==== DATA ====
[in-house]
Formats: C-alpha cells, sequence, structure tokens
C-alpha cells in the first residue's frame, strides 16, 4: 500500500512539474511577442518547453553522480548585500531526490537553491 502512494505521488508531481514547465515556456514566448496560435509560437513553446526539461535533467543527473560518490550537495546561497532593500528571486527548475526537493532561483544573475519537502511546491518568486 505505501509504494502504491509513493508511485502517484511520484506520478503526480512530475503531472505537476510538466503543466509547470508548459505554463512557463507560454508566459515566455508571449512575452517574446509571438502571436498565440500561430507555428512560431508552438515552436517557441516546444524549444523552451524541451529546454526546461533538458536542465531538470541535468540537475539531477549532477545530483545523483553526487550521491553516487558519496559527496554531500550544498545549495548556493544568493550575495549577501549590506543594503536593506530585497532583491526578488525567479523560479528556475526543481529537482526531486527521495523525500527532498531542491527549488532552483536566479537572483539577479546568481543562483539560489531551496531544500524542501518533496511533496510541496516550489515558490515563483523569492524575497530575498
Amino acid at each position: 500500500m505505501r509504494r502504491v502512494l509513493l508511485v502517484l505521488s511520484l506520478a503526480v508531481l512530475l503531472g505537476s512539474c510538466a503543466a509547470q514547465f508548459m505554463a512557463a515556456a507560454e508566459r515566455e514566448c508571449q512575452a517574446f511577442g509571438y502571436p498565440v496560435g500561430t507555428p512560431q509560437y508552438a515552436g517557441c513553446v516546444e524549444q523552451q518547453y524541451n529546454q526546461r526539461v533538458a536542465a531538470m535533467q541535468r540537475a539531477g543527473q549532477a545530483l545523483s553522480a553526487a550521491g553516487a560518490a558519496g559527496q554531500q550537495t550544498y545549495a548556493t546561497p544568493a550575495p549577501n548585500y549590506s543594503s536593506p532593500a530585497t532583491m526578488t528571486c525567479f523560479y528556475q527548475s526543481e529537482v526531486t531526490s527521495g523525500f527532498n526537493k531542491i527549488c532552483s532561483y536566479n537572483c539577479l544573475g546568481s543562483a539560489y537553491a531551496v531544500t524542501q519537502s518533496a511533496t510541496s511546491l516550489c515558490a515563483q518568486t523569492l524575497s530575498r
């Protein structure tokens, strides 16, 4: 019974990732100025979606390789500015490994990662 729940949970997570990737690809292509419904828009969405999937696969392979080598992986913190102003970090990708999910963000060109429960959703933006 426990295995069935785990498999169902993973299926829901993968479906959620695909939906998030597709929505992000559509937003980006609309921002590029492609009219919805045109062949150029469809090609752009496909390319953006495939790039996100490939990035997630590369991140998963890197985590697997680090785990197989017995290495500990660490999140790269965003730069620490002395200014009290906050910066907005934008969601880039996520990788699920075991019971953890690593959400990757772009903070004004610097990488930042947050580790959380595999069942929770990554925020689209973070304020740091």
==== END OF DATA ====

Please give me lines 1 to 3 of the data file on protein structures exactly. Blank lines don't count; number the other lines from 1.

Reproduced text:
[in-house]
Formats: C-alpha cells, sequence, structure tokens
C-alpha cells in the first residue's frame, strides 16, 4: 500500500512539474511577442518547453553522480548585500531526490537553491 502512494505521488508531481514547465515556456514566448496560435509560437513553446526539461535533467543527473560518490550537495546561497532593500528571486527548475526537493532561483544573475519537502511546491518568486 505505501509504494502504491509513493508511485502517484511520484506520478503526480512530475503531472505537476510538466503543466509547470508548459505554463512557463507560454508566459515566455508571449512575452517574446509571438502571436498565440500561430507555428512560431508552438515552436517557441516546444524549444523552451524541451529546454526546461533538458536542465531538470541535468540537475539531477549532477545530483545523483553526487550521491553516487558519496559527496554531500550544498545549495548556493544568493550575495549577501549590506543594503536593506530585497532583491526578488525567479523560479528556475526543481529537482526531486527521495523525500527532498531542491527549488532552483536566479537572483539577479546568481543562483539560489531551496531544500524542501518533496511533496510541496516550489515558490515563483523569492524575497530575498